Recurring Saturday Night Live characters and sketches introduced 1991–1992

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The following is a list of recurring Saturday Night Live (SNL) characters and sketches introduced between September 28, 1991, and May 16, 1992, the seventeenth season of SNL.

Tales From The Barbecue[edit]

An old man (Tim Meadows) tells outlandish tales of acts of barbecue-related heroism he performed when he was younger (Chris Rock). Debuted September 28, 1991.

Zoraida the NBC Page[edit]

An Ellen Cleghorne sketch. Debuted September 28, 1991.

Appearances
Season Episode Host Notes
17 September 28, 1991 Michael Jordan
17 November 16, 1991 Linda Hamilton
17 February 8, 1992 Susan Dey
17 May 16, 1992 Woody Harrelson
18 October 10, 1992 Joe Pesci
18 April 17, 1993 Kirstie Alley

The Chris Farley Show[edit]

A Chris Farley sketch. Debuted October 5, 1991.

Appearances
Season Episode Host Notes
17 October 5, 1991 Jeff Daniels
17 November 16, 1991 Linda Hamilton guest: Martin Scorsese
18 February 13, 1993 Alec Baldwin guest: Paul McCartney

Queen Shenequa[edit]

Queen Shenequa, played by Ellen Cleghorne, was an Afrocentric social critic who dressed in African garb, observed Kwanzaa, and made commentaries on race. She had a somewhat disdainful persona, such as when she observed about Michael Jackson: "'Black or White'? If it doesn't matter, then why are you so white?", or when she commented that Kwanzaa "is a Swahili word which means 'Santa don't come to my house'". Debuted October 26, 1991.

Appearances
Season Episode Host Notes
17 October 26, 1991 Christian Slater
17 December 7, 1991 M.C. Hammer
17 April 11, 1992 Sharon Stone
17 May 9, 1992 Tom Hanks
18 September 26, 1992 Nicolas Cage The Queen Shenequa Show
18 December 5, 1992 Tom Arnold
18 February 6, 1993 Luke Perry Dark Moments in Black History
19 October 30, 1993 Christian Slater

Mark Strobel[edit]

A Chris Farley sketch. Debuted November 2, 1991.

Unfrozen Caveman Lawyer[edit]

A Phil Hartman fill Hartman plays a caveman who was frozen in a glacier, revived in modern times, and went on to become a corrupt lawyer. Debuted November 23, 1991.

Appearances
Season Episode Host Notes
17 November 23, 1991 Macaulay Culkin
17 March 14, 1992 John Goodman
18 January 16, 1993 Harvey Keitel
21 March 23, 1996 Phil Hartman

Dick Clark's Receptionist[edit]

A David Spade sketch in which various celebrities show up for a meeting with Dick Clark, and his receptionist doesn't recognize them ("And you are . . . ?"). Debuted December 7, 1991.

Appearances
Season Episode Host Notes
17 December 7, 1991 M.C. Hammer
17 February 22, 1992 Roseanne Arnold, Tom Arnold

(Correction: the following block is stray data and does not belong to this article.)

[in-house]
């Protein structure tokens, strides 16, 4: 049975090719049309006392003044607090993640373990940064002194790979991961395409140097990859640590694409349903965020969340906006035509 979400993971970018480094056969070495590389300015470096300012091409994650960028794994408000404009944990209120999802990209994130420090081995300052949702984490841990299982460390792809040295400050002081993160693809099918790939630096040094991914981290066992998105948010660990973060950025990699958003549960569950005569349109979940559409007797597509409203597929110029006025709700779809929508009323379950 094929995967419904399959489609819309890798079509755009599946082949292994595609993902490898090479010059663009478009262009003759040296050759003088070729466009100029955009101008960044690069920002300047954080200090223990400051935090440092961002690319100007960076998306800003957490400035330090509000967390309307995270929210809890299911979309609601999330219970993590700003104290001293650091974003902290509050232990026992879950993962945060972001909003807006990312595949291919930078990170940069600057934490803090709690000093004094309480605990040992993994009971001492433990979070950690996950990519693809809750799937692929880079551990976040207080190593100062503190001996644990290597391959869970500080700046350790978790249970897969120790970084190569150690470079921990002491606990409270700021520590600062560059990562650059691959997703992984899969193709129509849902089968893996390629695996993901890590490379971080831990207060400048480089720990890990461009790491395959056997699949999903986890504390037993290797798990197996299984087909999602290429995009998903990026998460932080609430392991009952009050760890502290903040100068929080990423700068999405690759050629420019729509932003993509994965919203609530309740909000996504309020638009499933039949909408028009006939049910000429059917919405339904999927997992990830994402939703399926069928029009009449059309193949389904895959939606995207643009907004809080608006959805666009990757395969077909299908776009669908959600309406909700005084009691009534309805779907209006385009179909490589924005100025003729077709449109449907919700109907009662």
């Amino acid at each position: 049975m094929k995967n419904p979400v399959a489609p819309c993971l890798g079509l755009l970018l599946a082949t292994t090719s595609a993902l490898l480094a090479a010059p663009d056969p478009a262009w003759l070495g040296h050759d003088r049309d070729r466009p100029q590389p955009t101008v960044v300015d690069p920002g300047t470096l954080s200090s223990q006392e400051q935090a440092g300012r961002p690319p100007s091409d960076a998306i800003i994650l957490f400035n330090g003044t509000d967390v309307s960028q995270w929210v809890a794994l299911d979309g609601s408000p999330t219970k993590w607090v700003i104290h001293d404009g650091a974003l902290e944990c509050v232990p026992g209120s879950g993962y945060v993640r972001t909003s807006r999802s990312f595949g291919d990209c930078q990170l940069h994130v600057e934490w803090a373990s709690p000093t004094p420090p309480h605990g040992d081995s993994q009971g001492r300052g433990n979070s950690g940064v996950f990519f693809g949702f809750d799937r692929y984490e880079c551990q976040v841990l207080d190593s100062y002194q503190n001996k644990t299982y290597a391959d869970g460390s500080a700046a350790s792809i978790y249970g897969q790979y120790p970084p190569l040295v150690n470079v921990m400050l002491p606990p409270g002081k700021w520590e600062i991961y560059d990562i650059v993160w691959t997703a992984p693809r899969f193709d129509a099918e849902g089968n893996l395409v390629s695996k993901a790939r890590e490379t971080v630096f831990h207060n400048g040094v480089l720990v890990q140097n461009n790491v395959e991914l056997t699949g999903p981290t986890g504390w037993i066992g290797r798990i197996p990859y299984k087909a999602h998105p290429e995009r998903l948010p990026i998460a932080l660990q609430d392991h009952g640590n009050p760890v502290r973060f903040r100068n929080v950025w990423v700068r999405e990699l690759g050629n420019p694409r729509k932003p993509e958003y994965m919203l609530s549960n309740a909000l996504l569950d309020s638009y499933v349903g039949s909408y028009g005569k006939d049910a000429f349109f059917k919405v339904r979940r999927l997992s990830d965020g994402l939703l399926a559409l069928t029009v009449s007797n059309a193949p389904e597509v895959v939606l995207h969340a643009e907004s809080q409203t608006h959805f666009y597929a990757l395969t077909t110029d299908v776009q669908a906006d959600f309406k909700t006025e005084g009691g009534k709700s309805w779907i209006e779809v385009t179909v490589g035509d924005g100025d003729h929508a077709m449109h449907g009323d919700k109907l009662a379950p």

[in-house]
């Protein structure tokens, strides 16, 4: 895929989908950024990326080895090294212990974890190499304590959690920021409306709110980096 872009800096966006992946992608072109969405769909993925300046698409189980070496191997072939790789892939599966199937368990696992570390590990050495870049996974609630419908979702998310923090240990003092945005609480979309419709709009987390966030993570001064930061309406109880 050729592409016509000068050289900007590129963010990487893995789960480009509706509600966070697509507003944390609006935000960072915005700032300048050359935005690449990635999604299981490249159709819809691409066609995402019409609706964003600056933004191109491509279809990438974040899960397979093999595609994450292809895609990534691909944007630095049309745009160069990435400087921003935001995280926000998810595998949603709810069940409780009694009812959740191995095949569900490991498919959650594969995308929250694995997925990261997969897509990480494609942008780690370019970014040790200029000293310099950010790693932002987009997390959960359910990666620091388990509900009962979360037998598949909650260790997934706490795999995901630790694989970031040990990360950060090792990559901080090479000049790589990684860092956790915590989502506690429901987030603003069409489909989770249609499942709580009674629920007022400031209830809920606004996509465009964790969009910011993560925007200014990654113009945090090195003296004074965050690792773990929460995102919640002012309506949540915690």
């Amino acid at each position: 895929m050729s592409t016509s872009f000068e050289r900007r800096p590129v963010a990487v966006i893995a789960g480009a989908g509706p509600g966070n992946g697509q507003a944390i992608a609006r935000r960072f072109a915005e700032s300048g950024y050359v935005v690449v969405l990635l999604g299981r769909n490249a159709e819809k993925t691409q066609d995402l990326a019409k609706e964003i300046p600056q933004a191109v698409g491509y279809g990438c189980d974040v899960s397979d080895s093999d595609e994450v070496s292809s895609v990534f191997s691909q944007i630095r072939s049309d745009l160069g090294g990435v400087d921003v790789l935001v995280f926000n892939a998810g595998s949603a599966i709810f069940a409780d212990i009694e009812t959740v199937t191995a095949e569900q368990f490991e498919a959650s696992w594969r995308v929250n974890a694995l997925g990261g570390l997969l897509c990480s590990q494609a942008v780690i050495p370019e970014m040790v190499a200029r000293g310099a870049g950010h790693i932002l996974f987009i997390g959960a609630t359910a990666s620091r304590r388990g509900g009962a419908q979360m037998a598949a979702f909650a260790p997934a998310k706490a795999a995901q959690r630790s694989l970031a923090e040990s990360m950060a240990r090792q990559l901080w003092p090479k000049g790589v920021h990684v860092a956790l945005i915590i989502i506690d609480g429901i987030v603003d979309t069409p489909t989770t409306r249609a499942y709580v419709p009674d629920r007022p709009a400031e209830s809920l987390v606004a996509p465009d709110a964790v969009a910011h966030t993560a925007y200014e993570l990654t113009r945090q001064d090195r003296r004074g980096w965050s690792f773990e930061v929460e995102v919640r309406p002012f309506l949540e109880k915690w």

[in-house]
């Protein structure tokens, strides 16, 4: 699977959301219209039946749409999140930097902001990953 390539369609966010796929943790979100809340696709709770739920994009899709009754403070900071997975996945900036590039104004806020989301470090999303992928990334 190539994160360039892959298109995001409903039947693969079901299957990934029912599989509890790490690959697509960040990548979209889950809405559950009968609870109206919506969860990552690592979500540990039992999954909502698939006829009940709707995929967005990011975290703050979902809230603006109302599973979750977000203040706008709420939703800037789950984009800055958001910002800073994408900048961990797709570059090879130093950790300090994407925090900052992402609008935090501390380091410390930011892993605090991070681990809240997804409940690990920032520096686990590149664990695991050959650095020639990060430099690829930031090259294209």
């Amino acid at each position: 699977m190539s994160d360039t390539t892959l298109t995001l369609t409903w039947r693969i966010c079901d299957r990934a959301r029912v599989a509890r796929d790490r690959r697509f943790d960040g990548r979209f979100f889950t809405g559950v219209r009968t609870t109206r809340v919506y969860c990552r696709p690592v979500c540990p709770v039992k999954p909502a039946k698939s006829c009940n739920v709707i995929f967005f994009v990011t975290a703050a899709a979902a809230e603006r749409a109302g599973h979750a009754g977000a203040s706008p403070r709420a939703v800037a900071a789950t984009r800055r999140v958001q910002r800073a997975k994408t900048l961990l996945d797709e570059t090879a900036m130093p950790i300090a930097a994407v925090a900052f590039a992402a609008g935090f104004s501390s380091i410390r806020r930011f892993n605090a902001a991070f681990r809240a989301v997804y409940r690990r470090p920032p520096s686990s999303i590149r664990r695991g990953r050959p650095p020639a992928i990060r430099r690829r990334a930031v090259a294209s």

19 November 13, 1993 Rosie O'Donnell

Theatre Stories[edit]

Theatre Stories was an SNL skit parodying English actors. Debuted December 14, 1991. It is described by the announcer as produced by the "British-American Theatre Alliance", and centered around several English Shakespearean actors recounting acting experiences and anecdotes. However, one of the most memorable performances was Dana Carvey as embittered former American child star Mickey Rooney, complaining about how the film industry largely turned their back on him, and reminiscing on better times.

Mike Myers played the host, Kenneth Rhys-Evans (aka "Cucumber Jones"), an English actor who discovered one day that he could not control the volume of his voice (a joke Myers later used in the first Austin Powers movie). Other characters included Steve Martin as an elderly British actor nicknamed "Nobby", because his real name was incredibly long.

Quotes:

  • Kenneth: That reminds me of a story that's in no way related. I was working with John Gielgud in a production of Troilus and Cressida, when I discovered I had no control OVER THE VOLUME OF MY VOICE!
  • Mickey: I was the number one star... in the world, you hear me? Bang! <kissing noise> In the wooorld.
  • Nobby: What a fascinating story you ghastly American! <imitating Mickey> Bang!"
    Mickey: I'm just glad I like women.
    Nobby: What are you getting at?
    Kenneth: Yes, why don't you go off somewhere and have an American 'hot... dog'?
  • Nobby: I remember one time when we were doing a performance of Waiting for Godot during the war when we took a direct hit from a Nazi buzz bomb, and when I looked up and saw the proscenium crashing down on me I said "Ah" and I soiled myself.
    Kenneth: Well who can blame you? I would too if I were in that situation.
    Nobby: No, not then, I mean right now when I said "Ah"!
Appearances
Season Episode Host Notes
17 December 14, 1991 Steve Martin
17 March 14, 1992 John Goodman
19 October 23, 1993 John Malkovich
19 May 7, 1994 John Goodman

Jan Brady[edit]

The middle sister from The Brady Bunch, she was portrayed by Melanie Hutsell. She would usually begin a commentary on a subject, which devolved into a comparison to something that happened on one of the Brady Bunch episodes and her frustration with her siblings who get more attention. Her catchphrase was "Marcia, Marcia, MARCIA!", referring to her older sister, as well as a catchphrase from the popular TV series. Debuted January 11, 1992.